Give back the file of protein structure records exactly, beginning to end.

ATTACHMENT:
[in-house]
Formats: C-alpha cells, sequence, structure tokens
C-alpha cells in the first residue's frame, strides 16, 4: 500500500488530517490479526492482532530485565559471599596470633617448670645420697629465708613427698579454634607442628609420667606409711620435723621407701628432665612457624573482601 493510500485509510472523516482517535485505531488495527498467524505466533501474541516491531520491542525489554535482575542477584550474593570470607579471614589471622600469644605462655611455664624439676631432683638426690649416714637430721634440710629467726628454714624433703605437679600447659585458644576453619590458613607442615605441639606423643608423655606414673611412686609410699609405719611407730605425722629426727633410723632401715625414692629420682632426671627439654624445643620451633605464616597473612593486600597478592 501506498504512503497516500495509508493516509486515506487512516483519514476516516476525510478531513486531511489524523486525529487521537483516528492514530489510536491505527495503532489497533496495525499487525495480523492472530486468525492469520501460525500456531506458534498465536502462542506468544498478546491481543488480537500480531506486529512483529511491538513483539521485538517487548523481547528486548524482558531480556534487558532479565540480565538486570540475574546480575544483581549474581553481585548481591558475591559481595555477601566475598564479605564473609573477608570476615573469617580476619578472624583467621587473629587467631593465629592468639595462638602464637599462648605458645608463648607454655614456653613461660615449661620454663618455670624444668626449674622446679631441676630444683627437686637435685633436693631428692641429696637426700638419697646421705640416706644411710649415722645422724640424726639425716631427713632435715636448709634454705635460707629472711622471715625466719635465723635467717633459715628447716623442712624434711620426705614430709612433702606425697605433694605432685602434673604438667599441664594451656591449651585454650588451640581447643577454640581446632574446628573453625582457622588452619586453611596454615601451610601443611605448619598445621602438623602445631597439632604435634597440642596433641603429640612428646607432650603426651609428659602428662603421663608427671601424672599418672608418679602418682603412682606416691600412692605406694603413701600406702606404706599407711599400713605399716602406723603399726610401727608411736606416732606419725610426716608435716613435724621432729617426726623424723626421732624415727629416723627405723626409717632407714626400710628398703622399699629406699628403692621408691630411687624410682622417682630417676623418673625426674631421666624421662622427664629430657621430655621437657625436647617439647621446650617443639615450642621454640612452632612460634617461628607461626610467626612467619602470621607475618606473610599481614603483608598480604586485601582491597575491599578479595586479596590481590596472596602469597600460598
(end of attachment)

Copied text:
[in-house]
Formats: C-alpha cells, sequence, structure tokens
C-alpha cells in the first residue's frame, strides 16, 4: 500500500488530517490479526492482532530485565559471599596470633617448670645420697629465708613427698579454634607442628609420667606409711620435723621407701628432665612457624573482601 493510500485509510472523516482517535485505531488495527498467524505466533501474541516491531520491542525489554535482575542477584550474593570470607579471614589471622600469644605462655611455664624439676631432683638426690649416714637430721634440710629467726628454714624433703605437679600447659585458644576453619590458613607442615605441639606423643608423655606414673611412686609410699609405719611407730605425722629426727633410723632401715625414692629420682632426671627439654624445643620451633605464616597473612593486600597478592 501506498504512503497516500495509508493516509486515506487512516483519514476516516476525510478531513486531511489524523486525529487521537483516528492514530489510536491505527495503532489497533496495525499487525495480523492472530486468525492469520501460525500456531506458534498465536502462542506468544498478546491481543488480537500480531506486529512483529511491538513483539521485538517487548523481547528486548524482558531480556534487558532479565540480565538486570540475574546480575544483581549474581553481585548481591558475591559481595555477601566475598564479605564473609573477608570476615573469617580476619578472624583467621587473629587467631593465629592468639595462638602464637599462648605458645608463648607454655614456653613461660615449661620454663618455670624444668626449674622446679631441676630444683627437686637435685633436693631428692641429696637426700638419697646421705640416706644411710649415722645422724640424726639425716631427713632435715636448709634454705635460707629472711622471715625466719635465723635467717633459715628447716623442712624434711620426705614430709612433702606425697605433694605432685602434673604438667599441664594451656591449651585454650588451640581447643577454640581446632574446628573453625582457622588452619586453611596454615601451610601443611605448619598445621602438623602445631597439632604435634597440642596433641603429640612428646607432650603426651609428659602428662603421663608427671601424672599418672608418679602418682603412682606416691600412692605406694603413701600406702606404706599407711599400713605399716602406723603399726610401727608411736606416732606419725610426716608435716613435724621432729617426726623424723626421732624415727629416723627405723626409717632407714626400710628398703622399699629406699628403692621408691630411687624410682622417682630417676623418673625426674631421666624421662622427664629430657621430655621437657625436647617439647621446650617443639615450642621454640612452632612460634617461628607461626610467626612467619602470621607475618606473610599481614603483608598480604586485601582491597575491599578479595586479596590481590596472596602469597600460598